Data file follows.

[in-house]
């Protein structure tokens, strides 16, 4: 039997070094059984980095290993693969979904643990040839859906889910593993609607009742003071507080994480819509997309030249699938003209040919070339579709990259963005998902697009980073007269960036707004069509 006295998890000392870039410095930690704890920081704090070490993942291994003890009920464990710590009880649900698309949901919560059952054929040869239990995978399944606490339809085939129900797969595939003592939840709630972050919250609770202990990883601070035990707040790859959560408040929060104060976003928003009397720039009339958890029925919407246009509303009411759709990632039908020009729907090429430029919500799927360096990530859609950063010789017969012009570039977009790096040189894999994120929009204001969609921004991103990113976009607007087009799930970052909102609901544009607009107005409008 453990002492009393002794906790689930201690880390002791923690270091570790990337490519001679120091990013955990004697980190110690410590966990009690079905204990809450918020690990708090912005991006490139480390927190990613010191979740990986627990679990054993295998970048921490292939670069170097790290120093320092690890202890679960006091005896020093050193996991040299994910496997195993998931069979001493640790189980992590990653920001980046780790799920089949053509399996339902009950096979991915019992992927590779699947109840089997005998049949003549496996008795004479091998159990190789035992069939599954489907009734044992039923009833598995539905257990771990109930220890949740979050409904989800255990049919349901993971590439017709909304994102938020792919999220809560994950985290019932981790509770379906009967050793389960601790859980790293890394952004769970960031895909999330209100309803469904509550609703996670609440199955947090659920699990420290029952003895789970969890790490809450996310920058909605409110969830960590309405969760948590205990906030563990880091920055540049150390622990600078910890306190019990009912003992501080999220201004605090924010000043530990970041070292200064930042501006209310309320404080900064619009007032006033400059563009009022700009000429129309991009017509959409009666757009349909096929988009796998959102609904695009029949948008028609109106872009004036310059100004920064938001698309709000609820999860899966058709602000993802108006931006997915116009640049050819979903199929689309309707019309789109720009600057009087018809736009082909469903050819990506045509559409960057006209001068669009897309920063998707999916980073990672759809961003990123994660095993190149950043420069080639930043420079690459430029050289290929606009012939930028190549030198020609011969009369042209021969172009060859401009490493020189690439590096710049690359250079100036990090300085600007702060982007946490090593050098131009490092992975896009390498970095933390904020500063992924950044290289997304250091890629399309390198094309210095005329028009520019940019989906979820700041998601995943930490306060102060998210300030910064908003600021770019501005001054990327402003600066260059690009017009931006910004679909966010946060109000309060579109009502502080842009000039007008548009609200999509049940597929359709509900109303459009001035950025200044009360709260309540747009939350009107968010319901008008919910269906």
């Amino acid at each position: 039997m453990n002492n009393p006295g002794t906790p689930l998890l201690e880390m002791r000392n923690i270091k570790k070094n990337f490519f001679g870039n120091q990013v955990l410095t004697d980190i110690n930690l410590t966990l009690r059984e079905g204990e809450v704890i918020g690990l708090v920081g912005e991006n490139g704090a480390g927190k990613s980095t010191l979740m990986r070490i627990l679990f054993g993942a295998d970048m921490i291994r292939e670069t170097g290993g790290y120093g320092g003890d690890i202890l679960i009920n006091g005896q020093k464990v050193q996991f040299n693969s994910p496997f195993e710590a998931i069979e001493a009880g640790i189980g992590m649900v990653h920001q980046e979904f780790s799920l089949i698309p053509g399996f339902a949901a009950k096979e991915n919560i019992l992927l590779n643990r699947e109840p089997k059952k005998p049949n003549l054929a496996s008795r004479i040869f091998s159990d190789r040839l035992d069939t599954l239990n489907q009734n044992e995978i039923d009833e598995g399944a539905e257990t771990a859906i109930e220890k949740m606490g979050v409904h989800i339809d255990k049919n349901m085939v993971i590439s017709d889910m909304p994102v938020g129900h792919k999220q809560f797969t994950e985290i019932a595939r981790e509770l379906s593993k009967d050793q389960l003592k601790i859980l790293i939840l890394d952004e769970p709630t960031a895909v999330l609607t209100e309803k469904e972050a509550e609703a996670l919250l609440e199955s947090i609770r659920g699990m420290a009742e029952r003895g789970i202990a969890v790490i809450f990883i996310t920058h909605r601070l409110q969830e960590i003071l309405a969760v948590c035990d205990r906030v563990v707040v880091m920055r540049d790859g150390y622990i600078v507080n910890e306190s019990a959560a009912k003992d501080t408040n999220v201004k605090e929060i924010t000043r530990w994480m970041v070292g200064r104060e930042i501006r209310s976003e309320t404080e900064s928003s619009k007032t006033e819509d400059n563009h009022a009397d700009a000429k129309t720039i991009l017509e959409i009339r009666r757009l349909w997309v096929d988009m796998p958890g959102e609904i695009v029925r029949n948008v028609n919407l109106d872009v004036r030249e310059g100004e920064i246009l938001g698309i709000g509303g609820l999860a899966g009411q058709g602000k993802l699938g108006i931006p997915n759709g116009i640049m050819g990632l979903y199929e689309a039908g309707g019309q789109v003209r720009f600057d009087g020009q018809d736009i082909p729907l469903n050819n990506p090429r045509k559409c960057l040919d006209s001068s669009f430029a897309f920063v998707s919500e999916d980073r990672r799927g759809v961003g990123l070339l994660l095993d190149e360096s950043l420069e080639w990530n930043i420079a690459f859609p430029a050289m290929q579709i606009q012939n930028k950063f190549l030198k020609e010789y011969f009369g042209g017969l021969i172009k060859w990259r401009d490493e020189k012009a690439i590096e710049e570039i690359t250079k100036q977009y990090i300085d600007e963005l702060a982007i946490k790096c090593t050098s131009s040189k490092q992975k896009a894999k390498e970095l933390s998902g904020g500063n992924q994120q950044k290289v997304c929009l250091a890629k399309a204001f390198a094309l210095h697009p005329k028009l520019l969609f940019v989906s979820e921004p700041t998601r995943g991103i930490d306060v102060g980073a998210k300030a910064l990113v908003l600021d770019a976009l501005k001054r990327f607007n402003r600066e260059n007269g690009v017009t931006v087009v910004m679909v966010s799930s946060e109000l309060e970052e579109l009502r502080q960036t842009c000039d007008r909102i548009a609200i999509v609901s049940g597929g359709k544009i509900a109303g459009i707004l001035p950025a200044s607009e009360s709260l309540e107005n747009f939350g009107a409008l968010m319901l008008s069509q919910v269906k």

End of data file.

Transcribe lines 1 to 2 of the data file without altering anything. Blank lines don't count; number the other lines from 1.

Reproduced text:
[in-house]
């Protein structure tokens, strides 16, 4: 039997070094059984980095290993693969979904643990040839859906889910593993609607009742003071507080994480819509997309030249699938003209040919070339579709990259963005998902697009980073007269960036707004069509 006295998890000392870039410095930690704890920081704090070490993942291994003890009920464990710590009880649900698309949901919560059952054929040869239990995978399944606490339809085939129900797969595939003592939840709630972050919250609770202990990883601070035990707040790859959560408040929060104060976003928003009397720039009339958890029925919407246009509303009411759709990632039908020009729907090429430029919500799927360096990530859609950063010789017969012009570039977009790096040189894999994120929009204001969609921004991103990113976009607007087009799930970052909102609901544009607009107005409008 453990002492009393002794906790689930201690880390002791923690270091570790990337490519001679120091990013955990004697980190110690410590966990009690079905204990809450918020690990708090912005991006490139480390927190990613010191979740990986627990679990054993295998970048921490292939670069170097790290120093320092690890202890679960006091005896020093050193996991040299994910496997195993998931069979001493640790189980992590990653920001980046780790799920089949053509399996339902009950096979991915019992992927590779699947109840089997005998049949003549496996008795004479091998159990190789035992069939599954489907009734044992039923009833598995539905257990771990109930220890949740979050409904989800255990049919349901993971590439017709909304994102938020792919999220809560994950985290019932981790509770379906009967050793389960601790859980790293890394952004769970960031895909999330209100309803469904509550609703996670609440199955947090659920699990420290029952003895789970969890790490809450996310920058909605409110969830960590309405969760948590205990906030563990880091920055540049150390622990600078910890306190019990009912003992501080999220201004605090924010000043530990970041070292200064930042501006209310309320404080900064619009007032006033400059563009009022700009000429129309991009017509959409009666757009349909096929988009796998959102609904695009029949948008028609109106872009004036310059100004920064938001698309709000609820999860899966058709602000993802108006931006997915116009640049050819979903199929689309309707019309789109720009600057009087018809736009082909469903050819990506045509559409960057006209001068669009897309920063998707999916980073990672759809961003990123994660095993190149950043420069080639930043420079690459430029050289290929606009012939930028190549030198020609011969009369042209021969172009060859401009490493020189690439590096710049690359250079100036990090300085600007702060982007946490090593050098131009490092992975896009390498970095933390904020500063992924950044290289997304250091890629399309390198094309210095005329028009520019940019989906979820700041998601995943930490306060102060998210300030910064908003600021770019501005001054990327402003600066260059690009017009931006910004679909966010946060109000309060579109009502502080842009000039007008548009609200999509049940597929359709509900109303459009001035950025200044009360709260309540747009939350009107968010319901008008919910269906």